Newspaper Page Text
10 GOODWIN'S WEEKLY
H A BIRTHDAY GIFT.
B A young man having a sweetheart
fl he thought a ' eat deal of, and it
H being near he birthday, asked her
fl what she would suggest as a present.
H "Oh, get me anything Charley; why
iB not get me something for my neck?"
B So Charley, not being too flush with
H funds bought her a bar of Toilet soap.
B lie now wonders why Maud has quit
Bj speaking to him.
H RESTRICTION OF CIVILIZATION.
H A little girl had been left in the
B nursery by herself and her brother
B arrived to And the door closed. The
B following conversation took place:
B "I wants to turn in, Clssie."
B "You tanF turn in, Tom."
H "Why tant' I?"
Hj "Cause I'm in my nightie gown and
B nurse says little boys mustn't see lit-
Hj tie girls in their nightie gowns."
B After an astonished and reflective
B silence on Tom's side of the door the
Hi m'niatir.; Eve announced triumphant-
B ly, "You tan turn in now, Tom, I
H tooked it off! "National Rotarian.
B "Your hair's your crowning glory,
B The artful husband cried.
B "But, just the same, I need a hat!"
B The artful wife replied.
H "My watch is plucky as can be
B More so than other ones;"
H I asked him what he meant, said he:
H "Because it never runs."
B Your automobile is waiting for you.
B Purdue's Automobiles and Taxicabs.
B Anywhere at Any Time.
B Phone for Rates.
D Phone: Wasatch 5 or 1598.
Open All Night Telephone 304
S. D. EVANS
H UNDERTAKER AND E3mAL,MER
H New Dulldlng'
K Modern Entnbllnluncnt
l 18 STATG ST. SALT LAKE CITY
B Put This Upon
B Your 1913 List
H of good resolutions. An ac-
B count with the Continental Na-
H tlonal Bank. If you already have
H one with us then resolve to in-
H crease your deposits, each week
H adding a little more.
H And the good results will sur-
H prise you.
BH 4 Per Cent Paid on Savings
WILLIAM J. KELLY.
Colonial Leading Man in "Mrs. Dane's
Defense" Next Week.
Rising the Day Before.
"I reckon," said the first farmer,
"that I get up earlier than anybody in
this neighborhood. I am always up be
fore 8 o'clock in the morning."
The second farmer said he was al
ways up before that and had part of
the chores done.
The first farmer thought ho was a
liar, and decided to find out. A few
mornings later he got up at 2 o'clock
and went to the neighbor's house. He
rapped on the back door and the wo
man of the house opened it.
"Where is your husband?" asked the
farmer, expecting to find the neighbor
"He was around here early in the
morning," answered the wife, "but I
don't know where he is now." Ex.
NOT A DRY TOWN.
I was railroading down in Arkansas
some years ago. During the spring
our little town had met with a flood,
so the conductor and I had borrowed
a sklpp and were rowing around the
flooded district. I incidentally espied
a woman with a long pole standing
on her back porch as if hunting for
something in the water. I told the
conductor who was rowing the skipp
to row over there as perhaps some
one had fell in the water. After
reaching the house I called out:
"what's the matter lady, has some of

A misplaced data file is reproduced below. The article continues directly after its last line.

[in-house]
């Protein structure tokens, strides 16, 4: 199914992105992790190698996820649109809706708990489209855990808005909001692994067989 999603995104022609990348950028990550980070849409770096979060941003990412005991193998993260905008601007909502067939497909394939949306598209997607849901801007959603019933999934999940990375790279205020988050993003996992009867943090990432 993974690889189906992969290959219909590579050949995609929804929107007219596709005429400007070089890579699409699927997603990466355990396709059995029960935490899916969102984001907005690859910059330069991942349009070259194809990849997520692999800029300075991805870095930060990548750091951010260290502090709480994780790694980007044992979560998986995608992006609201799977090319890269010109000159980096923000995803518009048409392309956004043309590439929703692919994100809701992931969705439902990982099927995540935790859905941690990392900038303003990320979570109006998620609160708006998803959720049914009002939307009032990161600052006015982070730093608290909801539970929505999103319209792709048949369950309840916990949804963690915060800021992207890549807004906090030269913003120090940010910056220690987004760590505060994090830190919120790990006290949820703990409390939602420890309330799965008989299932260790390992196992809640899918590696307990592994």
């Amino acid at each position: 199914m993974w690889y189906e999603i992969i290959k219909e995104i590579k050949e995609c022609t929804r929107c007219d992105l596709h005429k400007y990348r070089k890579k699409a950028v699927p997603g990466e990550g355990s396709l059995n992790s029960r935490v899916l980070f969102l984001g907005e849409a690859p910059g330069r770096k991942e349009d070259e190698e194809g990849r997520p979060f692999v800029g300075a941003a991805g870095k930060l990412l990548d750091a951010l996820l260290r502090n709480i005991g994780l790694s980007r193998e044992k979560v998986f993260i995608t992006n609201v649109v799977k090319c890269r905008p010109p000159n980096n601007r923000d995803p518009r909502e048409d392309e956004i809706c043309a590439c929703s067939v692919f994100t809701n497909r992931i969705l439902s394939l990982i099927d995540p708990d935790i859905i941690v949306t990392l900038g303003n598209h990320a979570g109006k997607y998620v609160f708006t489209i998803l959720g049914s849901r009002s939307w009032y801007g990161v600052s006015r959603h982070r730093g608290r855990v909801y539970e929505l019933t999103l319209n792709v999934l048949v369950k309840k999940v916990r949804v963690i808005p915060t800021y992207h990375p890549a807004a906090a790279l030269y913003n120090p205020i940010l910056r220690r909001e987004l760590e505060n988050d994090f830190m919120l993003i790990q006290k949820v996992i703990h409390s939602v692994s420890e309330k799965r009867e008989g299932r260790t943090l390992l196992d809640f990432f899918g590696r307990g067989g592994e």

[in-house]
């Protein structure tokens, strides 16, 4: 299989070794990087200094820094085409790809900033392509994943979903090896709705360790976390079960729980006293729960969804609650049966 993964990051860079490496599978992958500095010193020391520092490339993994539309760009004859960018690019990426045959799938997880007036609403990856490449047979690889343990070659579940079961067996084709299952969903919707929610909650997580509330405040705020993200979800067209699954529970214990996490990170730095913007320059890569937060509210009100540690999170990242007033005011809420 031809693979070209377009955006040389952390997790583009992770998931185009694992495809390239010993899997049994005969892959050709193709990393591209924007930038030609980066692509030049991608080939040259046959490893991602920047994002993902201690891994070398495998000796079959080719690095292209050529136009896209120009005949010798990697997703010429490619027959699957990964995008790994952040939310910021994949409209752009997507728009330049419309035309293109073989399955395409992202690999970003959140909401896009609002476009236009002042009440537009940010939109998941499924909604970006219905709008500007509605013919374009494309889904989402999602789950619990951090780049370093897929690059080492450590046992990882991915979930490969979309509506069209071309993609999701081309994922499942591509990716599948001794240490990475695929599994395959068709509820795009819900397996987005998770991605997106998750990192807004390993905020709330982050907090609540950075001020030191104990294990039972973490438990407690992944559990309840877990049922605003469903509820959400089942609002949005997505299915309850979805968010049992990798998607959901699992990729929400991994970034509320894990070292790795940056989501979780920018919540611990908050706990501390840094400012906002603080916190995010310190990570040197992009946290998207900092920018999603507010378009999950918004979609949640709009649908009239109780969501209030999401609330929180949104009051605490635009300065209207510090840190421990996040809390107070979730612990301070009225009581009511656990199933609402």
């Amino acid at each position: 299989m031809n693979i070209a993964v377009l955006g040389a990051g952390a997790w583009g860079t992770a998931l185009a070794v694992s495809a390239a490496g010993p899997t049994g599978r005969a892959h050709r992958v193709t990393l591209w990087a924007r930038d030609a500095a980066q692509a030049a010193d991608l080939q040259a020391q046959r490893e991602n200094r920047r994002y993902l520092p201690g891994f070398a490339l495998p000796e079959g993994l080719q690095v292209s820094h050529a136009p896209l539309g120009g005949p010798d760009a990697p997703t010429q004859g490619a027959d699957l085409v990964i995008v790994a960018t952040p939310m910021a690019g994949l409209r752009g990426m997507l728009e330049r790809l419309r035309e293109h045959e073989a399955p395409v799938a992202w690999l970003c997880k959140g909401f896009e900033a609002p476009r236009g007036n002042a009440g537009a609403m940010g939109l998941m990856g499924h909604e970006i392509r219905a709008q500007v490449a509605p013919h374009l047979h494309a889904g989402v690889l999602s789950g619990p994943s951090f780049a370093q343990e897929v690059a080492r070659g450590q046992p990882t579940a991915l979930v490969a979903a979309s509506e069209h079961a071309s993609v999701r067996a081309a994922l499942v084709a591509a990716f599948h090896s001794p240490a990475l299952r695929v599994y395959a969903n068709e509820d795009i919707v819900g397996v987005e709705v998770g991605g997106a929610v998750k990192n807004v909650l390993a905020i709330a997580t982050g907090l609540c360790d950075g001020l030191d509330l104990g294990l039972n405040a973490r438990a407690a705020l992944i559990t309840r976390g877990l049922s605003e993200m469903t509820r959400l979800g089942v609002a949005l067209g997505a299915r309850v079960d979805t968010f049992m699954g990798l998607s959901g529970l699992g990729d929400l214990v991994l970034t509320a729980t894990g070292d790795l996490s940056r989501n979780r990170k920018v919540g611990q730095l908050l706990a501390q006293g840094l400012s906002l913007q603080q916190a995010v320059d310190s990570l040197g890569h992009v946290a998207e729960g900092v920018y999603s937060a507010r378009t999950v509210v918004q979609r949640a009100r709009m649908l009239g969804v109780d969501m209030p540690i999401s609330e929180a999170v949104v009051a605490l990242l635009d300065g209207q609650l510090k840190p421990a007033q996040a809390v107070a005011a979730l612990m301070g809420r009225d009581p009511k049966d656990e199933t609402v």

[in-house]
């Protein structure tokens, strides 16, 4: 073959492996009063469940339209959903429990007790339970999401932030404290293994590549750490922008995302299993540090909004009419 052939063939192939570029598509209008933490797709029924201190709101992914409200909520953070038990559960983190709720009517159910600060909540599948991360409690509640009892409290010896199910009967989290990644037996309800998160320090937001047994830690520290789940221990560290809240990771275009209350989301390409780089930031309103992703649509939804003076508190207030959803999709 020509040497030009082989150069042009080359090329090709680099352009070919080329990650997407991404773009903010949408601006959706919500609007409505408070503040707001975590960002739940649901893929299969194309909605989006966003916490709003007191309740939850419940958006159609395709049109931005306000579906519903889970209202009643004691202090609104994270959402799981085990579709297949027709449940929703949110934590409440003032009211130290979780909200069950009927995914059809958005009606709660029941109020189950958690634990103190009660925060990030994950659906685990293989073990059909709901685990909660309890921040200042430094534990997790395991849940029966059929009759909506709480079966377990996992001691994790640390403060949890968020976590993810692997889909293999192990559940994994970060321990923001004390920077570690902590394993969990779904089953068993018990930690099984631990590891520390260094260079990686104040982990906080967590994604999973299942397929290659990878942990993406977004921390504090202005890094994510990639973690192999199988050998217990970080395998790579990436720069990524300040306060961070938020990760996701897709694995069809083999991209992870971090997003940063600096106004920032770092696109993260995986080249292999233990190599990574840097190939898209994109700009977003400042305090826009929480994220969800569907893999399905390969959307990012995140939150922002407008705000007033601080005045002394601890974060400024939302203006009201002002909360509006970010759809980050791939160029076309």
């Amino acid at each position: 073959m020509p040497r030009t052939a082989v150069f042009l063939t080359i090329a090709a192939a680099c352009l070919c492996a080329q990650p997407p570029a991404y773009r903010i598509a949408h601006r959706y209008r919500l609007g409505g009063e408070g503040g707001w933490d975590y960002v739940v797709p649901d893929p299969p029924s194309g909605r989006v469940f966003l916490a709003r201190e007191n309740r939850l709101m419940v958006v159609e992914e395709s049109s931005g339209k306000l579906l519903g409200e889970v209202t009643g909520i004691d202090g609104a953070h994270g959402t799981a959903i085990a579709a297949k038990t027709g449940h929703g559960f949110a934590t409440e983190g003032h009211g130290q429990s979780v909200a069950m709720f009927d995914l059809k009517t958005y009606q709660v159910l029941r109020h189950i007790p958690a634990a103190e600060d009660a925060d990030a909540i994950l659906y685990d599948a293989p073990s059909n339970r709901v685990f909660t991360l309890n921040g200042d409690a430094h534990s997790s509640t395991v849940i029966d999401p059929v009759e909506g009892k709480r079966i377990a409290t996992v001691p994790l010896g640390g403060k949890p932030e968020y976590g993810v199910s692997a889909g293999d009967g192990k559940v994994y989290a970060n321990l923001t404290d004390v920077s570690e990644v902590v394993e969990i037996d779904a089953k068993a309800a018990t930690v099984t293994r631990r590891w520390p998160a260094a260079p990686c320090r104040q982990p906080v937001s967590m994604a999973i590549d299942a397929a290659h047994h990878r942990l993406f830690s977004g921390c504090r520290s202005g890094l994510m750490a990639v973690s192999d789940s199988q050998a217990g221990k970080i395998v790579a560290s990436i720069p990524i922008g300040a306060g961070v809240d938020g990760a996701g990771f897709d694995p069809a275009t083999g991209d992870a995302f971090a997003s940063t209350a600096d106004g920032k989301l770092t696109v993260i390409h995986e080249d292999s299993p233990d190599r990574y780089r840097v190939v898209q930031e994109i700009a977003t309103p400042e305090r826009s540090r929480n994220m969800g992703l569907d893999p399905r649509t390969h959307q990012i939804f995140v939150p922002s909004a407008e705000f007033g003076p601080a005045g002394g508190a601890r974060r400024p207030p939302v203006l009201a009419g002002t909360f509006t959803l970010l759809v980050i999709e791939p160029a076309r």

your children fell iu?" "Well, I reck
on not, you fool, I am looking for tho
THE ORIGINAL GOOD
ROAD MOVEMENT. .
Judge Seaton, of Olathe, who is a
good road enthusiast, broke into
verse, last week, and sang:
When Ceasar took an eastward ride,
And grabbed the Gauls for Rome;
What was the first thing that he did,
To make them feel at home.
Did he increase the people's loads
And liberty forbid?
No, he dug in and built good roads i
That's vthnt old Ceasar did. '
Did Cp isar put the iron heel
Upon the foeinan's breat?
Or did ho try to make them feel,
That Roman rule was best.
What did he do to make them glad
He'd come their midst amid,
He built good roads in place of bad,
That's what old Ceasar did.
He built goodatoads from hill to hill,
Good roads' from vale to vale;
He ran a good roads movement,
Till old Rome got all the kale.
He told the folks to buy at home,
Build roads their hills amid;
Until all roads led unto Rome,
That's what old Ceasar did.
If any men would make their town
The Center of the Map;
Where folks would come and settle
And live in plenty's lap
If any town its own abodes,
Of poverty would rid;
Let it get out and build good roads,
Just like old Ceasar did.
Kansas City Star.
A man returning home after many
years' absence inquired from his old
friend Jack of his boyhood days, of
the people that were married and had
disapeared from his old home, and
among his old. remembrances he re
called an old drunk by the name of
Mike Kelly who had died some time
before, and he said: "Jack, did they
bury Mike?" 'Oh, no Tom, they just
poured him back into the 'barrel
"Bobby," said the lady in the street
car, severely, "why don't you get up
and give your seat to your father?
Doesn't it pain you see to him reach
ing for the strap? '
"Not in a car," said Bobby. "It does
at home." Ladles' Home Journal.
Stranger (examining r m, run down
by auto Ah, he is very badly In
jured; carry him to my office at once!
Policeman Are you a dootor?
Stranger No; I'm a lawyer.
Powers & Marioneaux
Attorney & Counselor
O. W. POWERS, THOMAS MARIONEAUX
J. W. McKINNEY
Top Floor Front, KearnN Bids.
Sell phone 1850.
$2.00 THE YEAR
525 Felt Building